Friday, July 06, 2007

The Power of Pink: Eileen Crane, Woman Winemaker, and the Domaine Carneros Rosé

"There comes a time in every woman's life when the only thing that helps is a glass of champagne,” Bette Davis in Old Acquaintance (1943).

Eileen Crane sits in calm repose as waiters fuss about, lining up champagne flutes and wine buckets, already dripping with icy condensation. A daytime soap star at the next table curiously glances over. “Madame Pompadour introduced champagne to the court at Versailles,” says Crane, confidentially, “She said it is the only wine a woman can drink and remain beautiful.”

The President of Domaine Carneros has traded the majesty of her Napa Valley chateau for a few days at the Hotel Bel Air, on a recent trip to Los Angeles. Considered among the most breath-taking wineries in North America, its design is a nod to the original Chateau de la Marquetterie in Epernay, France, owned by Champagne Taittinger, a founder of Domaine Carneros. Set amid softly rolling hills, the Northern California property boasts sweeping staircases, an opulent Louis XV-style tasting salon and a terrace overlooking rows of Chardonnay and Pinot Noir vines. One can’t help but wonder if this respite from her everyday job is a step down.

Still, the rise to rule her own domaine has been a struggle against the sexist notion that women don’t belong amongst the vines, or rather, overseeing them. Now approaching her 20th anniversary with Domaine Carneros, the Lady of the Manor reveals a continued passion for her 30-year career, “I still sit out on the terrace, most evenings, with a glass of wine.”

Food and wine are lifelong loves for Crane, whose father allowed her tiny tastes from his own cellar since age 8. After completing a Masters in Nutrition form the University of Connecticut (where she was known as the dorm “wine guru”) Crane did a 10-week stint at the Culinary Institute of America (CIA). However, observing chefs toiling weekends and nights, Eileen decided it was not her ideal career. “I work very hard,” she shares, “but, by 7:30, I want to be on the terrace or home, cooking dinner with my husband.”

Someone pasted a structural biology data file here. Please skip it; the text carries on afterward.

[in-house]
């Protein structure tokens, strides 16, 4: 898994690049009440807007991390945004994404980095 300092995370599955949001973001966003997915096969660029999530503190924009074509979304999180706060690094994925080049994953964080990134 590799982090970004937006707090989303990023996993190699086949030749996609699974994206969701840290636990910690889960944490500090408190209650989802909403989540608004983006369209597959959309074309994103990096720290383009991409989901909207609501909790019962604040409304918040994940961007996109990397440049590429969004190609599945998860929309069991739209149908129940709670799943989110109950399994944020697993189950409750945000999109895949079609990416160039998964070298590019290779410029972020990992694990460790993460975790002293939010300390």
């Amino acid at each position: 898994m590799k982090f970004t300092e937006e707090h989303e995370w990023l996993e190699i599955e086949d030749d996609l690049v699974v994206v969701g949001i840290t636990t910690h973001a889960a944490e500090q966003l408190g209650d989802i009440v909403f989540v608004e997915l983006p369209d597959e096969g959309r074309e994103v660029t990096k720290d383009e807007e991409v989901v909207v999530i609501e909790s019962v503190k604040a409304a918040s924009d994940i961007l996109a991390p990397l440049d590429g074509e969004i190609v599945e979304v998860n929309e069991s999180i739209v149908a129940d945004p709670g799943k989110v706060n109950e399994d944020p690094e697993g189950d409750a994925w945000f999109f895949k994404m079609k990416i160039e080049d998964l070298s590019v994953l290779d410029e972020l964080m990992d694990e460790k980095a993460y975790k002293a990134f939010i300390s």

While in cooking school, a fellow student, Eric Miller told Eileen about the Viticulture and Enology program at UC Davis. She remembers, “The light went on. I knew this is what I was waiting for, all my life.”

Shortly thereafter, she visited California. With a hint of bitterness, Crane recalls her reception by the man in charge of the Davis enology program in the late 1970’s, “He told me: ‘This is a six-year program and, when you’re done, no one will hire you.’”

Disheartened, Eileen turned to then-Professor Ann Noble, a legendary figure in the development of female winemakers at Davis. Noble suggested that Crane take classes anyway, and convince employers that she could do the job.

So, Eileen immersed herself in study over the next 4 months, and gained confidence. “Maryann Graf (one of the first woman winemakers after prohibition) was trotted out in one of my classes,” she remembers. “However, prior to Prohibition, 10% of wine makers in California were women.”

Crane also became a part-time tour guide at the Chandon winery. When their pastry chef quit, Eileen replaced her. When their winemaker left 2 1/2 months later, Eileen seized the opportunity to become an assistant to the new female winemaker brought aboard. By the time she completed a 6-year run with her mentor, Crane had become Assistant Winemaker. In 1984, the Freixenet group hired her, and three years later Taittinger “spirited” her away. “By then,” she smiles, “I had experience in building wineries.”

Crane nimbly maneuvers another succulent morsel of crabcake onto her fork, and takes a sip of sparkling rosé, which is dry with soft strawberry, peach and citrus notes. An attentive waiter swoops in to top up her glass, but she waves him away, explaining, “Filling glasses only 1/3 full keeps every sip cold.”